Healthcare Uncertainty Opens Window for ETF Investors

While the U.S. Supreme Court is creating fresh uncertainty over the future of healthcare, ETFs are seeing good returns in most industry subsectors.


At first glance, a general malaise seems to have fallen over healthcare investments thanks largely to uncertainty over how the national healthcare reform law will be implemented. With the U.S. Supreme Court reviewing the constitutionality of a major component of the reform, investors appear to be staying on the sidelines.

In reality, one industry subindustry — pharmaceuticals — is dragging down overall returns, says Jeffrey Loo, an analyst for S&P’s Capital IQ. That one subindustry is up by only 2.8 percent so far this year (as of April 5), due mostly to the industry’s failure to produce new drugs. Loo says. Despite increasing R&D every year, pharma companies seem unable to turn out new blockbusters. And existing ones continue to move out of patent protection. Without pharmaceuticals, the sector’s return would be considerably higher than the 8.8 percent it has produced so far this year, Loo says. And that’s reflected in a number of ETFs that invest in them, he adds.

“There are 10 subindustries under health care, and 9 out of 10 are doing better than the overall sector,” says Loo.

Life sciences, tools and services are a case in point. With a gain of 23.1 percent so far this year, the index reflecting that subindustry outperformed the overall sector by more than four times. The top performers in this group, which includes medical devices, were Agilent Technologies (A), ICON PLC (ICLR), Life Technologies (LIFE), Perkinelmer (PKI), Thermo Fisher Scientific (TMO) and Waters Corp. (WAT). Four of these six companies are in the top ten holdings of the Guggenheim S&P 500 Equal Weight Health Care ETF (RYH), which is up 13.41 percent during the past 12 months, and 25.58 percent for the past three years. Loo credits an easing of funding worries over the National Institutes of Health budget, which funds government and academic research facilities that are big customers of the component companies. Of RYH’s top five subindustry equity holdings, the life sciences subindustry comprises 11.09 percent, with the largest component health care equipment at 25.44 percent.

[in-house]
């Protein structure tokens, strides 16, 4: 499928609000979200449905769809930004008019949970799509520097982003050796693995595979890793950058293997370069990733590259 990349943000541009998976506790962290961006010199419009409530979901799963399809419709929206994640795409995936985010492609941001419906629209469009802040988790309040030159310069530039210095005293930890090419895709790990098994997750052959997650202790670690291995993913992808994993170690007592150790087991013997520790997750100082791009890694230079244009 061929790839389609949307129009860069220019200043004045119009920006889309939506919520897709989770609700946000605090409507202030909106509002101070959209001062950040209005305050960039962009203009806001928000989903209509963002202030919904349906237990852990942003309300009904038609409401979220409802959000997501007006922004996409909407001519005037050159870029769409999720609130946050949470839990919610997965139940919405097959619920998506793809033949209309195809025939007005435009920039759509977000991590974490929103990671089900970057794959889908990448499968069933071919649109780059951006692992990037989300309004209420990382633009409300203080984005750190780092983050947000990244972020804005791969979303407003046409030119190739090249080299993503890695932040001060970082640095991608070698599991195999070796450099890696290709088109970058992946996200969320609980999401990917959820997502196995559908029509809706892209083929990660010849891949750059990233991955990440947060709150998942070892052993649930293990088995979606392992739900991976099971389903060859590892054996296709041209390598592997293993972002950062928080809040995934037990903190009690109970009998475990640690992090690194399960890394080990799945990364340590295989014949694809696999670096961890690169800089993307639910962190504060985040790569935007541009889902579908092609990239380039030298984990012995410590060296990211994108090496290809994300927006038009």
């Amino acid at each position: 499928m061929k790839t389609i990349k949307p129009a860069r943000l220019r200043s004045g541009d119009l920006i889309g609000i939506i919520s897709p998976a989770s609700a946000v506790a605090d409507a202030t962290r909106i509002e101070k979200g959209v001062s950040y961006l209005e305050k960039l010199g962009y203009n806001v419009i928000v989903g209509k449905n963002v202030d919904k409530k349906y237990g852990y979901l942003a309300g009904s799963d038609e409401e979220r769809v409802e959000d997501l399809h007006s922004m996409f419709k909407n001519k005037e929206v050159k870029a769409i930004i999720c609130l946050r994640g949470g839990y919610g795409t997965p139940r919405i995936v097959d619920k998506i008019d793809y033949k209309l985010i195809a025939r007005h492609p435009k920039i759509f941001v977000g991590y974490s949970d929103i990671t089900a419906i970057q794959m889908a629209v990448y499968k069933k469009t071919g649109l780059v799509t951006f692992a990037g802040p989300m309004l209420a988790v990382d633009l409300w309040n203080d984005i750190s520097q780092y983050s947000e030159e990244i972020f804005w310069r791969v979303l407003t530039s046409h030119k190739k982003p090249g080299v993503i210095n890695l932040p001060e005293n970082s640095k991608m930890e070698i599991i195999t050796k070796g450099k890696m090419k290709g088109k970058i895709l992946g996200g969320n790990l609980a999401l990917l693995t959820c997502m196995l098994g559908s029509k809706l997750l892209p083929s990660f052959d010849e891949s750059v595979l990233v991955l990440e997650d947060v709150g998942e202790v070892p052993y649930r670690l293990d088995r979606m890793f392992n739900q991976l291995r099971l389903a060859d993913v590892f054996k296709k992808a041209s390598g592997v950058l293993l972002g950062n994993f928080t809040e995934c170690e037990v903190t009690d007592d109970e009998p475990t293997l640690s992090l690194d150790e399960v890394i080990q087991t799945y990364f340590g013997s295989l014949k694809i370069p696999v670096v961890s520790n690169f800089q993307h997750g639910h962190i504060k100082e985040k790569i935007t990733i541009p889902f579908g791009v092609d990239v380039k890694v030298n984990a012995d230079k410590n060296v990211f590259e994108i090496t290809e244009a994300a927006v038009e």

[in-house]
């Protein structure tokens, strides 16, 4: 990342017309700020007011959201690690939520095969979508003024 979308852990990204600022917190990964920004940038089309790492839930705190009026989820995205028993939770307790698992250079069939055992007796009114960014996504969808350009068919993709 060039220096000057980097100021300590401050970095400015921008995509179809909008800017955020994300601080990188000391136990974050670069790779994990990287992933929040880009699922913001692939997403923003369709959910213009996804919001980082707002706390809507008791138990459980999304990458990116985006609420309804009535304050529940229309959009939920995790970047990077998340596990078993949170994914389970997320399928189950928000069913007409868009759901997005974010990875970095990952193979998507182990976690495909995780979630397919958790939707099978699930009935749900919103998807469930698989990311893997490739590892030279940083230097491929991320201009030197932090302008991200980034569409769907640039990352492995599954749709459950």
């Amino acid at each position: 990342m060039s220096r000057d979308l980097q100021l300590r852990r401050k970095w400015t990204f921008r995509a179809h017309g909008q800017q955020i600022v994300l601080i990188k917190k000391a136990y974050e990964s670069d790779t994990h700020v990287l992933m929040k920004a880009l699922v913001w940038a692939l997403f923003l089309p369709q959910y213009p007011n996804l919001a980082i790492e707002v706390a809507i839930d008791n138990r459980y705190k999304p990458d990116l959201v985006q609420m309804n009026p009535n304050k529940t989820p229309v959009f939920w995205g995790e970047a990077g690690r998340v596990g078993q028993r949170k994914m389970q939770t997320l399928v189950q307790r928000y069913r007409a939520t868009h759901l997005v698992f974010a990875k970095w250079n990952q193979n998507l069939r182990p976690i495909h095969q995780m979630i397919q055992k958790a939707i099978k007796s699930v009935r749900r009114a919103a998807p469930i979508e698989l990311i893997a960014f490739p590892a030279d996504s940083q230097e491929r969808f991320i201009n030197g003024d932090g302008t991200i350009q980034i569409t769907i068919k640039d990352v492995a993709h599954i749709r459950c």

For similar reasons Loo also likes this fund’s peers: Health Care Select Sector SPDR Fund (XLV), iShares Dow Jones U.S. Healthcare Sector Index Fund (IYH) and Vanguard Health Care Index Fund: ETF Shares (VHT). XLV has a one-year return of 12.45 percent, compared to 11.25 percent for IYH and 10.57 percent for VHT.

The biotech subindustry is also far outperforming the sector, with a return so far this year of 12.1 percent.

Of course, drilling down to these levels increases risks, Loo concedes. Life sciences declined last year by 14.7 percent. But at the moment at least, its fundamentals seem positive, as the industry is embracing new technology to pick up the pace of research into genes and new surgical techniques. Sunnyvale, California–based Intuitive Surgical, makers of a system for robot-assisted surgery, has soared to $529 a share and is one of the top four holdings in the iShares Dow Jones U.S. Medical Fund (IHI), which tracks the Dow Jones U.S. Select Medical Equipment index and is held by seven other ETFs.

All told, there are 20 healthcare-related ETFs. About a dozen are subindustry ETFs.